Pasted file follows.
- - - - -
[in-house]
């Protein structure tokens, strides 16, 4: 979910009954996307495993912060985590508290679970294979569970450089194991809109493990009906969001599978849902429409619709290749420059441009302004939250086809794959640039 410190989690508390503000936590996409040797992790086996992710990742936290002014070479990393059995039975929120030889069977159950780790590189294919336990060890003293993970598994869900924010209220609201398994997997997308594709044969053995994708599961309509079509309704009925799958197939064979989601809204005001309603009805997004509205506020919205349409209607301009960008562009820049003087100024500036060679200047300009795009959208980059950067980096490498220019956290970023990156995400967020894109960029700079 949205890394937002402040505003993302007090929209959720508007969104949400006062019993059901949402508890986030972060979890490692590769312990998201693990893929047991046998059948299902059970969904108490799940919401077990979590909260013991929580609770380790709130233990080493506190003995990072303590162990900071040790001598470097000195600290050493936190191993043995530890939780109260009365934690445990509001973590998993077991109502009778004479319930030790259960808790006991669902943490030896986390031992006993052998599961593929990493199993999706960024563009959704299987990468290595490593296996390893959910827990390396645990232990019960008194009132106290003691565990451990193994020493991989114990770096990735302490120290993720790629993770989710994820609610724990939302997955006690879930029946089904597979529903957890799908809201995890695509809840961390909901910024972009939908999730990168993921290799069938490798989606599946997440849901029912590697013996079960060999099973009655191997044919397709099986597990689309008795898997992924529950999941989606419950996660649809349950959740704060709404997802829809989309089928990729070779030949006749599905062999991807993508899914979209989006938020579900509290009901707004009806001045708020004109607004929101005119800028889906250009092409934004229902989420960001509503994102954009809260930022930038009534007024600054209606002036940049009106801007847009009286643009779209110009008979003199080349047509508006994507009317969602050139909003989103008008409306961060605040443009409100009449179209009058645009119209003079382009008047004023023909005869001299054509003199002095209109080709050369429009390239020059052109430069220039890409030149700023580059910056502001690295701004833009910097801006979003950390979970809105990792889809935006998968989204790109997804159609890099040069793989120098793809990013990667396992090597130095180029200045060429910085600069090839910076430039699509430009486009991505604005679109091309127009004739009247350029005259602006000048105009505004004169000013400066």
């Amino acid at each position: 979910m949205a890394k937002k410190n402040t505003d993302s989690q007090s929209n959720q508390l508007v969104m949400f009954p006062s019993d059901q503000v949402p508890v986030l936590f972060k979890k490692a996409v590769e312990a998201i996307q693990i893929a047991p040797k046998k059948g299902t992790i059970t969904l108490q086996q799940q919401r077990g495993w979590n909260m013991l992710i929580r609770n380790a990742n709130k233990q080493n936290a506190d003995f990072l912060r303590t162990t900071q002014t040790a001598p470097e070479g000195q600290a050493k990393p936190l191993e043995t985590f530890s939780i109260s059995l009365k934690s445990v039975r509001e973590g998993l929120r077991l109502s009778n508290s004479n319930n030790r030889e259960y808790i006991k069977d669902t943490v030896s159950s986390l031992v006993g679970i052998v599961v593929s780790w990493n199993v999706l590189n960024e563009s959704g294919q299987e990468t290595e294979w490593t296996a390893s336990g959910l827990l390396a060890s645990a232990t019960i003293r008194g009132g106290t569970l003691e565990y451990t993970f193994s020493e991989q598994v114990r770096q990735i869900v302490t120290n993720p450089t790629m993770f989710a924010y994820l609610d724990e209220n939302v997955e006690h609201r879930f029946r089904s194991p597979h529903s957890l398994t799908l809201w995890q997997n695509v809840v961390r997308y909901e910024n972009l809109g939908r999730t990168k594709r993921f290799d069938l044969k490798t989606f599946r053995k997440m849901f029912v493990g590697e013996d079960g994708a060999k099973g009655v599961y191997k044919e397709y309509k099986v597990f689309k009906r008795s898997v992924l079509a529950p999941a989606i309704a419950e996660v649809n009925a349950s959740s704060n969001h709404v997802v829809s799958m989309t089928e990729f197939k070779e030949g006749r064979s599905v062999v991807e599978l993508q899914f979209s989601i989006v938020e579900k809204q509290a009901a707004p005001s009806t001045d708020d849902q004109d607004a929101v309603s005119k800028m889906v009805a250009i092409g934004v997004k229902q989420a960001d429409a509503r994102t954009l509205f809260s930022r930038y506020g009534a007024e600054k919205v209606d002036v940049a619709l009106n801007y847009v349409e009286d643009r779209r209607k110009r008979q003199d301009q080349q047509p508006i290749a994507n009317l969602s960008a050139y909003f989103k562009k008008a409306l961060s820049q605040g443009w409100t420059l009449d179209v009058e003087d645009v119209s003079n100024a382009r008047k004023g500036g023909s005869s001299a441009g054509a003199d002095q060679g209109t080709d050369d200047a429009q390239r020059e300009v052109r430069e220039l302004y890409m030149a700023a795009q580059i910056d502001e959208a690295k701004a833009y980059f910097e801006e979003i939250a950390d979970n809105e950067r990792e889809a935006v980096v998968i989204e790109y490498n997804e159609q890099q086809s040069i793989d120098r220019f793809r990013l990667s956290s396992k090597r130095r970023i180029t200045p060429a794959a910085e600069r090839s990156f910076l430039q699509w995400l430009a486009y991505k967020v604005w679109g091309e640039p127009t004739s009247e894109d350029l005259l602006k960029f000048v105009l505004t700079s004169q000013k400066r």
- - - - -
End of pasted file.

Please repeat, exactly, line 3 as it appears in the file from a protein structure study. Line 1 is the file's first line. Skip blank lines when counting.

């Amino acid at each position: 979910m949205a890394k937002k410190n402040t505003d993302s989690q007090s929209n959720q508390l508007v969104m949400f009954p006062s019993d059901q503000v949402p508890v986030l936590f972060k979890k490692a996409v590769e312990a998201i996307q693990i893929a047991p040797k046998k059948g299902t992790i059970t969904l108490q086996q799940q919401r077990g495993w979590n909260m013991l992710i929580r609770n380790a990742n709130k233990q080493n936290a506190d003995f990072l912060r303590t162990t900071q002014t040790a001598p470097e070479g000195q600290a050493k990393p936190l191993e043995t985590f530890s939780i109260s059995l009365k934690s445990v039975r509001e973590g998993l929120r077991l109502s009778n508290s004479n319930n030790r030889e259960y808790i006991k069977d669902t943490v030896s159950s986390l031992v006993g679970i052998v599961v593929s780790w990493n199993v999706l590189n960024e563009s959704g294919q299987e990468t290595e294979w490593t296996a390893s336990g959910l827990l390396a060890s645990a232990t019960i003293r008194g009132g106290t569970l003691e565990y451990t993970f193994s020493e991989q598994v114990r770096q990735i869900v302490t120290n993720p450089t790629m993770f989710a924010y994820l609610d724990e209220n939302v997955e006690h609201r879930f029946r089904s194991p597979h529903s957890l398994t799908l809201w995890q997997n695509v809840v961390r997308y909901e910024n972009l809109g939908r999730t990168k594709r993921f290799d069938l044969k490798t989606f599946r053995k997440m849901f029912v493990g590697e013996d079960g994708a060999k099973g009655v599961y191997k044919e397709y309509k099986v597990f689309k009906r008795s898997v992924l079509a529950p999941a989606i309704a419950e996660v649809n009925a349950s959740s704060n969001h709404v997802v829809s799958m989309t089928e990729f197939k070779e030949g006749r064979s599905v062999v991807e599978l993508q899914f979209s989601i989006v938020e579900k809204q509290a009901a707004p005001s009806t001045d708020d849902q004109d607004a929101v309603s005119k800028m889906v009805a250009i092409g934004v997004k229902q989420a960001d429409a509503r994102t954009l509205f809260s930022r930038y506020g009534a007024e600054k919205v209606d002036v940049a619709l009106n801007y847009v349409e009286d643009r779209r209607k110009r008979q003199d301009q080349q047509p508006i290749a994507n009317l969602s960008a050139y909003f989103k562009k008008a409306l961060s820049q605040g443009w409100t420059l009449d179209v009058e003087d645009v119209s003079n100024a382009r008047k004023g500036g023909s005869s001299a441009g054509a003199d002095q060679g209109t080709d050369d200047a429009q390239r020059e300009v052109r430069e220039l302004y890409m030149a700023a795009q580059i910056d502001e959208a690295k701004a833009y980059f910097e801006e979003i939250a950390d979970n809105e950067r990792e889809a935006v980096v998968i989204e790109y490498n997804e159609q890099q086809s040069i793989d120098r220019f793809r990013l990667s956290s396992k090597r130095r970023i180029t200045p060429a794959a910085e600069r090839s990156f910076l430039q699509w995400l430009a486009y991505k967020v604005w679109g091309e640039p127009t004739s009247e894109d350029l005259l602006k960029f000048v105009l505004t700079s004169q000013k400066r």